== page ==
Sunday, 25 January 2009

Cycle Repair Step By Step, Rob Van Der Plas (1993)

Springfield 1 85688 027 3 Quarto 127pp

A comprehensive and well-explained guide to cycle repair, with extensive colour illustration

Having something repaired, much less repairing something yourself has become a subversive in recent years. The modern way is to throw away manufactured goods rather than entertain any idea that they might be coaxed back from mechanical breakdown.

You might think that the reason for this is that we now so goo d at making things that repair is no longer necessary. It is certainly true of cars that most marques of car can now be expected to deliver nearly double the trouble-free miles than the vehicles offered by the same companies thirty years ago.

Perhaps the same is true of bicycles – but I doubt it. Indeed, I would lay a hefty wager that the average distance that any bicycle sold today will travel will be a third of that which might have been achieved by a similar model sold in the mid-1970s. Nonetheless, the torrent of new products that manufacturers bring to market is dizzying – intentionally so, I suspect. Every year, Shimano and Camapgnolo issue new versions of their vast range of groupsets, for example – thereby rendering all that went before as ‘not the latest’.

All of which makes the repair of bicycles increasingly difficult. Once, servicing one derailleur gear system was much the same as working on an another. Now they grow more complex by the year. Once there were only one or two different patterns of frame mounted brakes. Today there are half a dozen.

Nonetheless, maintenance and repair of your bicycle is still within the grasp of anyone willing to try. And anyone who is game would do well to have Van Der Plas to Hand. The goatee-bearded engineer is a publishing phenomenon. He has sliced and diced cycle repair into a whole shelf-full of books, of varying specialism, but of generally clear, easy-to-use quality.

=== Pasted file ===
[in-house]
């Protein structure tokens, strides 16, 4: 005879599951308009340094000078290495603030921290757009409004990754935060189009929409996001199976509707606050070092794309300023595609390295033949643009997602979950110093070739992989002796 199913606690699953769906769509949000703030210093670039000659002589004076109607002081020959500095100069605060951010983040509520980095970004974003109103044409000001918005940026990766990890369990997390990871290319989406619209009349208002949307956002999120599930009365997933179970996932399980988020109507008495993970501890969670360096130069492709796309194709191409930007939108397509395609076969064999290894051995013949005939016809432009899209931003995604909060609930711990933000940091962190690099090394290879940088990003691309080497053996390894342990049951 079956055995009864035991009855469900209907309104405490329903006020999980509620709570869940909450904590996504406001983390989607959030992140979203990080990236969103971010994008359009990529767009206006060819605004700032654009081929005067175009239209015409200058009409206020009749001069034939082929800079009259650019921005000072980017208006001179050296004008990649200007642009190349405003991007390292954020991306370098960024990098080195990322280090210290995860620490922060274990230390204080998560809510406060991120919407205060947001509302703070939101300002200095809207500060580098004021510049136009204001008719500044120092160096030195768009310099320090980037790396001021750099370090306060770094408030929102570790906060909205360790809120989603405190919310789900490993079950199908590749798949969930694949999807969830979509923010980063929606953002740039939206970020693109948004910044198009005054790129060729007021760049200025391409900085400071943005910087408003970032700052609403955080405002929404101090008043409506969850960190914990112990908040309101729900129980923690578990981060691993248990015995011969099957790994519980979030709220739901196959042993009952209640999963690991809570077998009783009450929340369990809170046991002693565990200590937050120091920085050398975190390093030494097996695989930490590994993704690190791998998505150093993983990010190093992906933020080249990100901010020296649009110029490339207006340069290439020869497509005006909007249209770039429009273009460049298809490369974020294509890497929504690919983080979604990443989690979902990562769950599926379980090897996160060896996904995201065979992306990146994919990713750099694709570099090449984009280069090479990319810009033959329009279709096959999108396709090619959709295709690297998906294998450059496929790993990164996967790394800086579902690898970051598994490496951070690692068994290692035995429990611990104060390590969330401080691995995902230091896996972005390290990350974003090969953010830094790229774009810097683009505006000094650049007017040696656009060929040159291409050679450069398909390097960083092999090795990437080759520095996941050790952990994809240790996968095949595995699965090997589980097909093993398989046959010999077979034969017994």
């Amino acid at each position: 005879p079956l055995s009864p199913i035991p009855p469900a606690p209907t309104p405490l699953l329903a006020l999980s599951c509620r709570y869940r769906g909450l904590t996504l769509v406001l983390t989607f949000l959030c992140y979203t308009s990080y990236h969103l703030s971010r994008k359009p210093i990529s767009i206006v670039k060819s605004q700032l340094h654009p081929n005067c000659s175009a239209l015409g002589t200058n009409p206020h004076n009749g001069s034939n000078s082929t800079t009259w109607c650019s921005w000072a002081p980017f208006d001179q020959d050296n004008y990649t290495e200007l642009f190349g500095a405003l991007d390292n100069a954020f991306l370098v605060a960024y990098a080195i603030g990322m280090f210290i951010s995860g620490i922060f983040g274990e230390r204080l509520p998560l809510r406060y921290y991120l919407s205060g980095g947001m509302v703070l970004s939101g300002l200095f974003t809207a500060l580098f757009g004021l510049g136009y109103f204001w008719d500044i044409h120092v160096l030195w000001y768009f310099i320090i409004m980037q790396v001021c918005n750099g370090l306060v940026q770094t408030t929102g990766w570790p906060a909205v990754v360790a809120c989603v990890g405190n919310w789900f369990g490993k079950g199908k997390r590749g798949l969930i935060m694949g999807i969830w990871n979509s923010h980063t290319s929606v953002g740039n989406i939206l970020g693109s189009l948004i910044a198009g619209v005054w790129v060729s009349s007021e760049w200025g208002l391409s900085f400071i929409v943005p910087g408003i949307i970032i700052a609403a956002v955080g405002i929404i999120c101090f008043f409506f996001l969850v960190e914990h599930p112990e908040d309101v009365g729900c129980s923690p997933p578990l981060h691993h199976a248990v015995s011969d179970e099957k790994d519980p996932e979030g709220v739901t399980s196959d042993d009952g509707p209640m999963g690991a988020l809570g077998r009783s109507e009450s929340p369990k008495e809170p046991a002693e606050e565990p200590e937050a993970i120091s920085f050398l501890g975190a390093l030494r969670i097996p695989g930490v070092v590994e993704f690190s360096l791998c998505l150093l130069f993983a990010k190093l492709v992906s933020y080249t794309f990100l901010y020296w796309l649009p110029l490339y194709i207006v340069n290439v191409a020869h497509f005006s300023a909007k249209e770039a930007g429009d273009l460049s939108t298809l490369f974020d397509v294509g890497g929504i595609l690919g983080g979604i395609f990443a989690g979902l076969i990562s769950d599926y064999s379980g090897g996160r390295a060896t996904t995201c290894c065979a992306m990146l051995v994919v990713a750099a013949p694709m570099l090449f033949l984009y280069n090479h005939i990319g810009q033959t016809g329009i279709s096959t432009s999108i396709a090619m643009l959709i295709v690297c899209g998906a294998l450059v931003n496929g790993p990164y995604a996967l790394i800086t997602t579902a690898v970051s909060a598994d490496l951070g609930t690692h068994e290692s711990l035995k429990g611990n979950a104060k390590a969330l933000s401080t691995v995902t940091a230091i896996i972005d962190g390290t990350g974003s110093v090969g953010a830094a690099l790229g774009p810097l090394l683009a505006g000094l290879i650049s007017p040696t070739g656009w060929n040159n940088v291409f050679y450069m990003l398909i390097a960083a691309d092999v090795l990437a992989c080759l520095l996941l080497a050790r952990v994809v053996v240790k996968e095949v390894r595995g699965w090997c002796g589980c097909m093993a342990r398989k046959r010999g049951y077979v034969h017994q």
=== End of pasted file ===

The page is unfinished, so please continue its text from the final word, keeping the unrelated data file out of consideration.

Road bikes are the main focus of this book, but he does detour to such esoteric areas as coaster brakes, hub gears and side-pull brakes. I might be a bit wary of taking apart a Sturmey Archer five speed hub with only his words to guide me – it is a challenging job to which he devotes just half a page. But if you aim is to get your gears to index again as they did when you left the bike shop, Van Der Plas is your man.

He even has the occasional tip for the experienced cycle engineer. I did not know that the control cables used on bicycle gears and brakes were known as ‘Bowden’ cables, despite 30 years of cutting my fingers on their ends. I do now.

For anyone venturing very far beyond their home on two wheels, some basic competence in bicycle upkeep is a wise precaution. But there is a deeper value in becoming proficient in the repair and adjustment of your bicycle. You may sometimes choose to have someone else repair your mount, or even to replace it once its lustre is gone. But by becoming proficient in cycle repair you are increasing your control of the world around you – an act that brings benefits both practical and spiritual.

PS January 2009


Nej said...

I've recently decided to get more serious into the cycling hobby. I own a bike, but have never done any repairs or upkeep. I have an opportunity to buy this book (1994 printing) for what I think is a good price. As a beginner to bike maintenance, is the 1994 printing sufficient, or should I find a newer printing?

pedalspinner said...

It is a really good book, that contains a great variety of bikes. For the purpose that you describe, I would have thought it excellent. My only caution would be if, for example, you want to take apart the kind of brake lever gear controls that road bikes now use. They were not mainstream until the late 1990s, and I don't think are covered in thsi book.

Nej said...

I'm currently (for right now) riding a hybrid purchased 5 or so years ago from a sporting goods store. Nothing fancy or expensive.

I'll be buying a new bike in the future, but I thought I'd use my current bike for learning basic bike maintenance during these cold winter months. If I mess something up, I will still have time to get it repaired or replaced before the riding season truly begins.

Based on your review, and enthusiasm for the book, I think I'll go ahead and give it a shot. Thanks!!